Format

Send to

Choose Destination
Proc Natl Acad Sci U S A. 2015 Apr 21;112(16):E2102-11. doi: 10.1073/pnas.1416546112. Epub 2015 Mar 30.

The human sex ratio from conception to birth.

Author information

1
Fresh Pond Research Institute, Cambridge, MA 02140; orzack@freshpond.org.
2
Fresh Pond Research Institute, Cambridge, MA 02140;
3
Genzyme Genetics, Westborough, MA 01581;
4
Reprogenetics, Livingston, NJ 07039;
5
Oxford University, Oxford OX1 3TG, United Kingdom; and.
6
Harvard Medical School and Brigham and Women's Hospital, Boston, MA 02115.

Abstract

We describe the trajectory of the human sex ratio from conception to birth by analyzing data from (i) 3- to 6-d-old embryos, (ii) induced abortions, (iii) chorionic villus sampling, (iv) amniocentesis, and (v) fetal deaths and live births. Our dataset is the most comprehensive and largest ever assembled to estimate the sex ratio at conception and the sex ratio trajectory and is the first, to our knowledge, to include all of these types of data. Our estimate of the sex ratio at conception is 0.5 (proportion male), which contradicts the common claim that the sex ratio at conception is male-biased. The sex ratio among abnormal embryos is male-biased, and the sex ratio among normal embryos is female-biased. These biases are associated with the abnormal/normal state of the sex chromosomes and of chromosomes 15 and 17. The sex ratio may decrease in the first week or so after conception (due to excess male mortality); it then increases for at least 10-15 wk (due to excess female mortality), levels off after ∼20 wk, and declines slowly from 28 to 35 wk (due to excess male mortality). Total female mortality during pregnancy exceeds total male mortality. The unbiased sex ratio at conception, the increase in the sex ratio during the first trimester, and total mortality during pregnancy being greater for females are fundamental insights into early human development.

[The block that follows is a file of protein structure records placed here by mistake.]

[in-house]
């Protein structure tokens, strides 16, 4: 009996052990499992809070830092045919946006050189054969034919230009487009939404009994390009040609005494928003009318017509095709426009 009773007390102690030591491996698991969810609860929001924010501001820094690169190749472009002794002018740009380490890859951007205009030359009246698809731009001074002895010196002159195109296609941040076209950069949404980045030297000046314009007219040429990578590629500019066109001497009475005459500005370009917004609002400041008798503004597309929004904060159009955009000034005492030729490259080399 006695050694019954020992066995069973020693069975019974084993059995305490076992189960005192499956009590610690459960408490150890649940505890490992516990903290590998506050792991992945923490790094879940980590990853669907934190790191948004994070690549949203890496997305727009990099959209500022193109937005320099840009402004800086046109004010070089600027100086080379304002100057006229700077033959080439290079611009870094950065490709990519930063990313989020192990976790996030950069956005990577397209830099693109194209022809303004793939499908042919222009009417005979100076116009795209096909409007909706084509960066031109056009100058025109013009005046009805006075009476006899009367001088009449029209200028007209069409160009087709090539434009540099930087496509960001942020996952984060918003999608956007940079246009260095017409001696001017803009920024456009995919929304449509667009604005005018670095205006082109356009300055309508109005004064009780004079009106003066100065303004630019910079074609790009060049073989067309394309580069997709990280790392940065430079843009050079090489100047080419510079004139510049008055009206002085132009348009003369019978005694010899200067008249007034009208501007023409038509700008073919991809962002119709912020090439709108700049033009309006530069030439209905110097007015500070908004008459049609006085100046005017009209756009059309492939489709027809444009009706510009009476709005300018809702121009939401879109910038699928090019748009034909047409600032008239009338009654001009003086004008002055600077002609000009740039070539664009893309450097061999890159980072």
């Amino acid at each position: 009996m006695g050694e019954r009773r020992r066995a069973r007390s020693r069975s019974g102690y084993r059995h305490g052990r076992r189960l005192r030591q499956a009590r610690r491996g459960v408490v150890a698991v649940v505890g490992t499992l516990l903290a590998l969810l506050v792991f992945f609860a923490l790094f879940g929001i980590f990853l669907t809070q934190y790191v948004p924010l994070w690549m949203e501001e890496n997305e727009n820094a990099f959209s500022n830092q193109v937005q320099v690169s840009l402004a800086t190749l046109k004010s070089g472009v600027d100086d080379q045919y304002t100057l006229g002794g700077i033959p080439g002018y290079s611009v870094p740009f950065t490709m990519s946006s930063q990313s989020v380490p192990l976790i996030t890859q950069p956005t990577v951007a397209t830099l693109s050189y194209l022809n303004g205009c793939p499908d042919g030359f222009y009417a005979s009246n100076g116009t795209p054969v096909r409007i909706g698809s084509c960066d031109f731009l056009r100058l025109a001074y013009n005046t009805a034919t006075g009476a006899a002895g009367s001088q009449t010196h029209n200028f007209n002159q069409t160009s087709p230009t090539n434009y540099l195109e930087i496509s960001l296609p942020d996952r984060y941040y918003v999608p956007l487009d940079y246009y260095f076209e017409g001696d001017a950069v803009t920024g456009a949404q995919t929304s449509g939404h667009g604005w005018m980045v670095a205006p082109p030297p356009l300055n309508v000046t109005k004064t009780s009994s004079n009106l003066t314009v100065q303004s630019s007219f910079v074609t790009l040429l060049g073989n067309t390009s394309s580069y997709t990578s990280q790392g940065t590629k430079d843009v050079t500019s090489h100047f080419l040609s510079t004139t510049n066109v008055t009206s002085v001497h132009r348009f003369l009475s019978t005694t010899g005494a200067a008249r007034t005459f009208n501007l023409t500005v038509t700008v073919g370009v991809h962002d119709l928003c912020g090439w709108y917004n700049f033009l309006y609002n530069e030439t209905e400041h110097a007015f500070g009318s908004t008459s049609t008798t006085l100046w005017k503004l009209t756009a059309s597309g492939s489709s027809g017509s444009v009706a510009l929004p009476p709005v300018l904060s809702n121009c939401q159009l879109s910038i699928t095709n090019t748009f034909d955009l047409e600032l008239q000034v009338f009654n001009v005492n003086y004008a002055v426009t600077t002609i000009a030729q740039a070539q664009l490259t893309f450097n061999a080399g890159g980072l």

KEYWORDS:

demography; development; evolution; genetics; sex ratio

Comment in

PMID:
25825766
PMCID:
PMC4413259
DOI:
10.1073/pnas.1416546112
[Indexed for MEDLINE]
Free PMC Article

Supplemental Content

Full text links

Icon for HighWire Icon for PubMed Central
Loading ...
Support Center